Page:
In this paper I argue that color is a relational feature of the distal objects of perception, a way of appearing. I begin by outlining three constraints any theory of color should satisfy: (i) physicalism about the non-mental world, (ii) consistency with what is known from color science, and (iii) transparency about color experience. Traditional positions on the ontological status of color, such as physicalist reduction of color to spectral re?ectance, subjectivism, dispositional- ism, and primitivism, fail, I claim, to meet (...) all three constraints. By treating color as a relational property, a way of appearing, the three constraints can be met. However, serious problems for this view emerge when considering the relation between illusory color experiences (particularly hallucinations) and veridical color experiences. I do not propose a solution to these problems. (shrink)
I explore the implications of recognizing two forms of access that might be constitutively related to phenomenal consciousness. I argue, in support of Block, that we don't have good reason to think that the link to reporting mechanisms is the kind of access that distinguishes an experience from a mere state.
This paper discusses the debate between atomists and molecularists regarding the nature of mental content. A molecularist believes that some, but not all, of a mental symbol's inferential connections to other mental symbols, are at least partly constitutive of that symbol's intentional content. An atomist believes that none of the symbol's inferential connections play such a constitutive role. The paper is divided into two principal parts. First, attempts by Michael Devitt and Georges Rey to defend molecularism against traditional Quinean arguments (...) are evaluated. The conclusion is that their attempts fall short of providing an adequate defense. Second, the prospects for an atomistic theory are investigated, building on the various remarks of Fodor and LePore in their book. Holism: A Shopper's Guide. It is argued that the prospects are better than at first they appear. (shrink)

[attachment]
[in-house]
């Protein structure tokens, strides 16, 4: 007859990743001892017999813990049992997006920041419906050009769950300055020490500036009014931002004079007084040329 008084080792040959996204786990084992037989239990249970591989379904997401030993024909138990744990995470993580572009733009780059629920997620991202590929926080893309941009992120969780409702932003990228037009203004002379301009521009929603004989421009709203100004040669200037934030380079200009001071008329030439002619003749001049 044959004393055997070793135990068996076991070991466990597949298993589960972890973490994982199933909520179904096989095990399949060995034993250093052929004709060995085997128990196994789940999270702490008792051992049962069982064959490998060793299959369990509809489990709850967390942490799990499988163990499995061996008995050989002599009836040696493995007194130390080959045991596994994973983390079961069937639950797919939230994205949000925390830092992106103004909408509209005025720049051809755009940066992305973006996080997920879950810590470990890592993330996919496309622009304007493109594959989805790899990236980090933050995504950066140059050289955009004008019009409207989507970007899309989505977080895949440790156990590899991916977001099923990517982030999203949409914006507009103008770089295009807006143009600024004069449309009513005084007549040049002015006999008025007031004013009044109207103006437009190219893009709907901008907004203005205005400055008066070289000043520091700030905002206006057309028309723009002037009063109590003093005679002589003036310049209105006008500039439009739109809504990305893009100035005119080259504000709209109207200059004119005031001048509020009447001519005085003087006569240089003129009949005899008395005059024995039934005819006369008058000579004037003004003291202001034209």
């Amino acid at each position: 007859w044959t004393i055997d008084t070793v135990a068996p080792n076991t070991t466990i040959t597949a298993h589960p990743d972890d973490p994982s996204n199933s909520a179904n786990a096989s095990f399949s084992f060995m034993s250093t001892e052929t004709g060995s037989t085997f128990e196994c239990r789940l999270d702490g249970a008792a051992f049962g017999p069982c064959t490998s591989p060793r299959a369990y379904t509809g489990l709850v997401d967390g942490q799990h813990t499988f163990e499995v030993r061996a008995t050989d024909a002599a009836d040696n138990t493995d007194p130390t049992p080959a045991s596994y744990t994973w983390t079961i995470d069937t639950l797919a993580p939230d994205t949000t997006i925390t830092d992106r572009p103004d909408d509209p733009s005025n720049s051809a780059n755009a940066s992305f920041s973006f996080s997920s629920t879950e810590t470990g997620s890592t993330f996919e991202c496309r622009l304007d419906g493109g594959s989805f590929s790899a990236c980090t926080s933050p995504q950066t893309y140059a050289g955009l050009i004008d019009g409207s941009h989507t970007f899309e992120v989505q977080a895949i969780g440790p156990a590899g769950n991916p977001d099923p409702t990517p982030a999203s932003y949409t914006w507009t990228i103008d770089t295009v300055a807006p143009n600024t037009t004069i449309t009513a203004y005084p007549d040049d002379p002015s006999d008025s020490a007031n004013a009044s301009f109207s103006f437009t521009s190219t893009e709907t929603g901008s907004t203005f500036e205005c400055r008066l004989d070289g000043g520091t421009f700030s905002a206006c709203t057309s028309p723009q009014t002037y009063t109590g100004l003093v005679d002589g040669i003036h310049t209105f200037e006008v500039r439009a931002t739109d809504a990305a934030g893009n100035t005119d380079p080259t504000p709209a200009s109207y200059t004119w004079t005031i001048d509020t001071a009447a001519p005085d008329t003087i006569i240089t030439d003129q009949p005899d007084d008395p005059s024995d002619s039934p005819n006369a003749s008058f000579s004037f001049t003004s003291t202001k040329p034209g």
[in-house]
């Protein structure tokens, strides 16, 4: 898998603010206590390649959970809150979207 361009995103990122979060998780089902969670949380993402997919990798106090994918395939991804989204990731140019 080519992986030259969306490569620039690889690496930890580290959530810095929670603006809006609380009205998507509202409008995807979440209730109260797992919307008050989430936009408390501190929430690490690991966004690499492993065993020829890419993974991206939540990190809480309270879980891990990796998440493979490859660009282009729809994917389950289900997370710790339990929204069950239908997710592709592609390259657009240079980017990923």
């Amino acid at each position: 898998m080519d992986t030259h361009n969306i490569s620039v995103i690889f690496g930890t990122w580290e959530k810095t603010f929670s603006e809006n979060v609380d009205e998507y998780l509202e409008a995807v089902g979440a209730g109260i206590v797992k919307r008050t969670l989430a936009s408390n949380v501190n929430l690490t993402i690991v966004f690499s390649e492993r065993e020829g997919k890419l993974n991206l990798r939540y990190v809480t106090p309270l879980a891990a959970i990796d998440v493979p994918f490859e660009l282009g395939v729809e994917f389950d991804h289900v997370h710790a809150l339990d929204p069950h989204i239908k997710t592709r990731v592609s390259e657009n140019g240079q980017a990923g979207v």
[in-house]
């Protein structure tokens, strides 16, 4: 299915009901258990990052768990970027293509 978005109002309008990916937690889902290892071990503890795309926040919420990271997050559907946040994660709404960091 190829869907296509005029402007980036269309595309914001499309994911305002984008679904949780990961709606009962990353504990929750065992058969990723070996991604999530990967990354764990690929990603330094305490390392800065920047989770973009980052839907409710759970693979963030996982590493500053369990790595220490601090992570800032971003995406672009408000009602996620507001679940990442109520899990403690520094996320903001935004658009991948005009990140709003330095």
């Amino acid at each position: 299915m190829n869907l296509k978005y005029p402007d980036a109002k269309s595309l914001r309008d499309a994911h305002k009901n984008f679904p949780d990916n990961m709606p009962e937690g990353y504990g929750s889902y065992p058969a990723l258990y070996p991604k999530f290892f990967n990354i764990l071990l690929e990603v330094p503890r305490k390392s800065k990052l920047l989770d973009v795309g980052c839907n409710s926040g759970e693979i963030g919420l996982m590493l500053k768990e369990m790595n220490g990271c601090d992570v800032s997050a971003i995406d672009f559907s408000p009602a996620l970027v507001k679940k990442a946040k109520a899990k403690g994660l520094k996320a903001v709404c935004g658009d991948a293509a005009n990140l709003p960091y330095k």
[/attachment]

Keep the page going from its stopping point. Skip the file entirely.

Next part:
Recently philosophers have appealed to the notion of a “demonstrative concept” to solve various puzzles. McDowell employs it to support his view that perceptual experience is conceptual, and Loar and others use it to provide an account of phenomenal concepts. The idea is that some concepts acquire their contents through demonstrations. I argue that there is no legitimate notion of demonstrative concept that can do this job.
Siewert's book revolves around three theses: that there is a distinctive style of epistemic warrant associated with the first-person point of view, that if we pay close attention to the deliverances of this first-person point of view, we will see that phenomenal consciousness is both real and yet neglected by many current theories that purport to explain consciousness, and that phenomenal consciousness is inherently intentional; one cannot divorce what phenomenal character presents to us from what it's like to have it. (...) Among several points made on the relations among these three theses, it is argued that Siewert's argument for the distinctive status of first-person warrant does not provide him with the support necessary to employ that thesis in his defense of the significance of phenomenal consciousness. (shrink)
In this paper I argue that color is a relational feature of the distal objects of perception, a way of appearing. I begin by outlining three constraints any theory of color should satisfy: physicalism about the non‐mental world, consistency with what is known from color science, and transparency about color experience. Traditional positions on the ontological status of color, such as physicalist reduction of color to spectral reflectance, subjectivism, dispositionalism, and primitivism, fail, I claim, to meet all three constraints. By (...) treating color as a relational property, a way of appearing, the three constraints can be met. However, serious problems for this view emerge when considering the relation between illusory color experiences and veridical color experiences. I do not propose a solution to these problems. (shrink)